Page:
Learn biotech basics online from Purdue
WEST LAFAYETTE, Ind. People looking for information on agricultural biotechnology can log onto a Purdue University Web site that takes them step-by-step through the basic science and fundamental issues surrounding biotechnology.
"There is a lot of confusion about agricultural biotechnology, and we thought we could help by trying to explain the basics of the science in accessible terms," says horticulture professor Peter Goldsbrough, a member of the team that created the Web site. "We wanted to create a resource for high school teachers and students, but we also wanted it to be accessible to anyone looking for more information on the subject."
Goldsbrough and Natalie Carroll, a professor in Agricultural and Biological Engineering, settled on the Internet as their teaching tool for Introduction to Agricultural Biotechnology, a university course for high school teachers. Teachers who took the course worked their way through a Web-based tutorial, took tests online, then came to campus to present lesson plans and projects produced to meet course requirements. Last summer four teachers took the class for credit and took home lesson plans to use in their classes.
In October, when a group of teachers visiting campus took a quick tour of the Web part of the course, they asked if their students could log onto the Web tutorial. In response, Goldsbrough and Carroll opened up the Web site to the public. The public site, a slightly pared-down version of the original, includes 19 lessons as well as short self-tests to help reinforce main points.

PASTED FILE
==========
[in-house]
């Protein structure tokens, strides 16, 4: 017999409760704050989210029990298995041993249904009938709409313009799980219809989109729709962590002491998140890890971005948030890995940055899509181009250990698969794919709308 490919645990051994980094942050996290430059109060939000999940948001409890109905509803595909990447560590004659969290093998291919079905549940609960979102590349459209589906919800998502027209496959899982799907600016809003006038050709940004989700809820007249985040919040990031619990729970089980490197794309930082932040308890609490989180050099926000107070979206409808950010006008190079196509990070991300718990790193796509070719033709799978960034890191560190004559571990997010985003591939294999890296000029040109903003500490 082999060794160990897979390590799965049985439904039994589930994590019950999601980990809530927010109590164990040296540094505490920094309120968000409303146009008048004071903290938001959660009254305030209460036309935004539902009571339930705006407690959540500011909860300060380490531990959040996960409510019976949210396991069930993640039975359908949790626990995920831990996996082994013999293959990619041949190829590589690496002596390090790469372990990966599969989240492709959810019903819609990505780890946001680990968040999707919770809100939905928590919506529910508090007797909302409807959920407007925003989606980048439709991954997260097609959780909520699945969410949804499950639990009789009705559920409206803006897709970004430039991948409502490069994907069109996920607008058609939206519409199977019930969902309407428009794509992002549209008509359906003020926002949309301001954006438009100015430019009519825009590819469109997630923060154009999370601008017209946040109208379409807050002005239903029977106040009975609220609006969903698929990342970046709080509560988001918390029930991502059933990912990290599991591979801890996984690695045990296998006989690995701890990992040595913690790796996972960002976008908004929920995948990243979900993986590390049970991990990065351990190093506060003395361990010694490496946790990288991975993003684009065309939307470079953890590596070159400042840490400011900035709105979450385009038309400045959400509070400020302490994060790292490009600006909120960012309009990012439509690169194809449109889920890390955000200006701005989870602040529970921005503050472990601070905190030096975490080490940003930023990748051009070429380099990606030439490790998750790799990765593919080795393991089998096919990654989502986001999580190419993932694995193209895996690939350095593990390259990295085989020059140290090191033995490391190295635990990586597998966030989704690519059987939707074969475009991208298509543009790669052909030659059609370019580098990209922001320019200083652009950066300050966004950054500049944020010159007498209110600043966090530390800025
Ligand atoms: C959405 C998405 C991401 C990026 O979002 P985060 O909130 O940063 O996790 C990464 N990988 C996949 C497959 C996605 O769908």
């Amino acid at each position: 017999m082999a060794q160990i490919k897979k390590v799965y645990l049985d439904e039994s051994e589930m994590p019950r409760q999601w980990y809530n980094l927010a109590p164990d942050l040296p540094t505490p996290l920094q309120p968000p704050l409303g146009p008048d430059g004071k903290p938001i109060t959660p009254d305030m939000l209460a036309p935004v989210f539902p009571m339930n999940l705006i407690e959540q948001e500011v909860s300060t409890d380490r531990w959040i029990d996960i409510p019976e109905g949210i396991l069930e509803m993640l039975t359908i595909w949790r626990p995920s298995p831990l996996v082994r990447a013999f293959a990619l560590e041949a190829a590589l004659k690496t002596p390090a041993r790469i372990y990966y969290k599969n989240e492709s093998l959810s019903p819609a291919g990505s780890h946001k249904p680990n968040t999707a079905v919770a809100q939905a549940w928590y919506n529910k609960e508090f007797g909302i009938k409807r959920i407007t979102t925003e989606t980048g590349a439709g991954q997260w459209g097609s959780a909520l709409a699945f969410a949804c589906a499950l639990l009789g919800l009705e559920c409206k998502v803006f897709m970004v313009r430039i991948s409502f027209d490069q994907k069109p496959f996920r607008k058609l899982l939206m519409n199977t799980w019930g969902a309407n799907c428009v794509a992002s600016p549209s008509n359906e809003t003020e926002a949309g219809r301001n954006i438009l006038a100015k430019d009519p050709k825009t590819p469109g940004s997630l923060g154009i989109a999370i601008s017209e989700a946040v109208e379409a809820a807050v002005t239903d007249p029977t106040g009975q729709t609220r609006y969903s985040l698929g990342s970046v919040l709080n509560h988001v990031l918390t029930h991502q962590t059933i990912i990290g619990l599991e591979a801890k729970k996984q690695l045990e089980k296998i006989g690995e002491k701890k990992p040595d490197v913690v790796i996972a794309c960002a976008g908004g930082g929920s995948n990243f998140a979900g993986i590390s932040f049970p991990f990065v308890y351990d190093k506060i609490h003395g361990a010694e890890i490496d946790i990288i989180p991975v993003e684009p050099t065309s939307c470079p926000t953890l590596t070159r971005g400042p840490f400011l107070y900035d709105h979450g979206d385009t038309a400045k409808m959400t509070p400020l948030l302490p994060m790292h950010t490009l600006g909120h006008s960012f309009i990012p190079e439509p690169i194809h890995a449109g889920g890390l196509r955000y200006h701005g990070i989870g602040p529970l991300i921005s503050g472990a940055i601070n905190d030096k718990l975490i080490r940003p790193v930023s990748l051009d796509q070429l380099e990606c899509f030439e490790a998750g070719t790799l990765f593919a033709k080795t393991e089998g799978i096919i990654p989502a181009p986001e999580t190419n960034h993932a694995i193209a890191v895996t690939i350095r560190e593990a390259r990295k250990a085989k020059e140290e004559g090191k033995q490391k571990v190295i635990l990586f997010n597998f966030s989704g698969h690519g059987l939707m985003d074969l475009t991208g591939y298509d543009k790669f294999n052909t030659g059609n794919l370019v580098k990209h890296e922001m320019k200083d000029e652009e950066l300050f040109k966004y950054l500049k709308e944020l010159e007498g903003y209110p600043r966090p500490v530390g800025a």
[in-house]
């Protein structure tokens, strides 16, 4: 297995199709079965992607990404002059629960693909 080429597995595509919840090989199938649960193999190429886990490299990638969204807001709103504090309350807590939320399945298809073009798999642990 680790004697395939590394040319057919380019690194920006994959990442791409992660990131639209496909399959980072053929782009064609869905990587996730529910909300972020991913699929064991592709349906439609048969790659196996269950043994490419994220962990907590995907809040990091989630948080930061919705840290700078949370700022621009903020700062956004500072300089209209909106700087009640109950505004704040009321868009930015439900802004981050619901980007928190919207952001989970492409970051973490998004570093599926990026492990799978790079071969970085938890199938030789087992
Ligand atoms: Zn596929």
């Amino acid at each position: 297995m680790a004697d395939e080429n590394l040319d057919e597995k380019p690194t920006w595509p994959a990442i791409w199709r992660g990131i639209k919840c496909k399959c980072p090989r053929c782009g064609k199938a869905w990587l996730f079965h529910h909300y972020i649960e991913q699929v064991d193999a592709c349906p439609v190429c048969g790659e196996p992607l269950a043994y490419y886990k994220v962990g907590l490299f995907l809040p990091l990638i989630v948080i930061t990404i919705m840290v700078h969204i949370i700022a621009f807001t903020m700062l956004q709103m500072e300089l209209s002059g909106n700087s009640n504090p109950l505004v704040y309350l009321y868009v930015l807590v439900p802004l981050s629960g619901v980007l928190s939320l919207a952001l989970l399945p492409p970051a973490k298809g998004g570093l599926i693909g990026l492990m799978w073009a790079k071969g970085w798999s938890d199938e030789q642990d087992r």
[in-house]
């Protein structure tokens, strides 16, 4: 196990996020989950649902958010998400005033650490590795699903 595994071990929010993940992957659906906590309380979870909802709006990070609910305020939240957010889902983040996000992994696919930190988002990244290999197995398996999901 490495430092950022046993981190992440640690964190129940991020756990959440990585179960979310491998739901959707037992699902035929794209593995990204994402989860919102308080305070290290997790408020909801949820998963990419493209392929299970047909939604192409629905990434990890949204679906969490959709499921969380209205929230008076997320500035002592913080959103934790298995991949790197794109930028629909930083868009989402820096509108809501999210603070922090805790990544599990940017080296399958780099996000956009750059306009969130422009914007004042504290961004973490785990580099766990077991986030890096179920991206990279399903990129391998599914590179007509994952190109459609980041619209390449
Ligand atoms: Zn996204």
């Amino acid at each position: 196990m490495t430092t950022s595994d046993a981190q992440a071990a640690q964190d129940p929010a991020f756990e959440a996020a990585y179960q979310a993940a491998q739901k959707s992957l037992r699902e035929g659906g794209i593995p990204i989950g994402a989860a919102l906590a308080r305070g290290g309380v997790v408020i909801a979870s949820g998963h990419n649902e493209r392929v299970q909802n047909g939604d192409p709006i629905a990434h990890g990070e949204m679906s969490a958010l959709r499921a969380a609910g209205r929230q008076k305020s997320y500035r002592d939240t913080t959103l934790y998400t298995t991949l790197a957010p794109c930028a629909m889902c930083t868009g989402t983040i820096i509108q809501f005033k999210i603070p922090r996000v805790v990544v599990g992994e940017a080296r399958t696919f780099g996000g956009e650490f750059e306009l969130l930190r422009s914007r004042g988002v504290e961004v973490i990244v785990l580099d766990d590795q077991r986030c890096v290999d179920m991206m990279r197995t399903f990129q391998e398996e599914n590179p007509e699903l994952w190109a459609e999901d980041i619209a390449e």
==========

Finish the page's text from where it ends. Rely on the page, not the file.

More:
You can visit the Web site by following the link from the Biotechnology Education page of the Purdue School of Agriculture's News Backgrounders site.
A continuing education course based on the Web site will be offered again in 2001. For more information or to sign up for the course, contact Kathryn Orvis (765) 494-8435, email@example.com.
CONTACTS: Peter Goldsbrough, (765) 494-1334, firstname.lastname@example.org.
Natalie Carroll, (765) 494-8433, email@example.com.
Corn fungus a deadly threat to crop and man
WEST LAFAYETTE, Ind. A fungus that attacks corn threatens more than just the crop itself. Diplodia ear rot can create dangerous working conditions for farmers trying to remove infected corn from storage facilities.
Farmers can be injured or killed attempting to break up clumps of moldy grain blocking unloading equipment in grain bins, says Doug Kingman, Purdue University Cooperative Extension Service farm safety specialist.
"In the last 30 years in Indiana, an average of one farmer a year has died in a grain bin," Kingman says. "Three-quarters of those deaths occurred during the unloading of a grain bin. And in 53 percent of those cases, the farmers were working with corn, much of which was out-of-condition."
Most grain-related accidents occur in the winter months, as grain is unloaded to sell or feed livestock. In a typical scenario, a farmer enters a storage facility with the unloading equipment running and is pulled into the grain flow. Unable to escape, the farmer is buried alive. Death often comes from suffocation.
One way to ensure corn is safe for unloading is stopping Diplodia in its tracks, Kingman says.
"You'll be in better shape if you can catch the molding problem before it occurs," he says. "The routine inspection of grain and grain sampling are two good preventative measures."
More information about grain bin safety can be found in Purdue Grain Quality Task Force Fact Sheet 8, "Grain Storage Problems Are Increasing the Dangers to Farm Operators." The fact sheet is available through county Extension offices or online.
To learn more about Diplodia, refer to Grain Quality Task Force Fact Sheet 45, "Diplodia Ear Rots in Indiana." The fact sheet can be downloaded online.
CONTACT: Doug Kingman, (765) 494-5013; Kingmand@purdue.edu.
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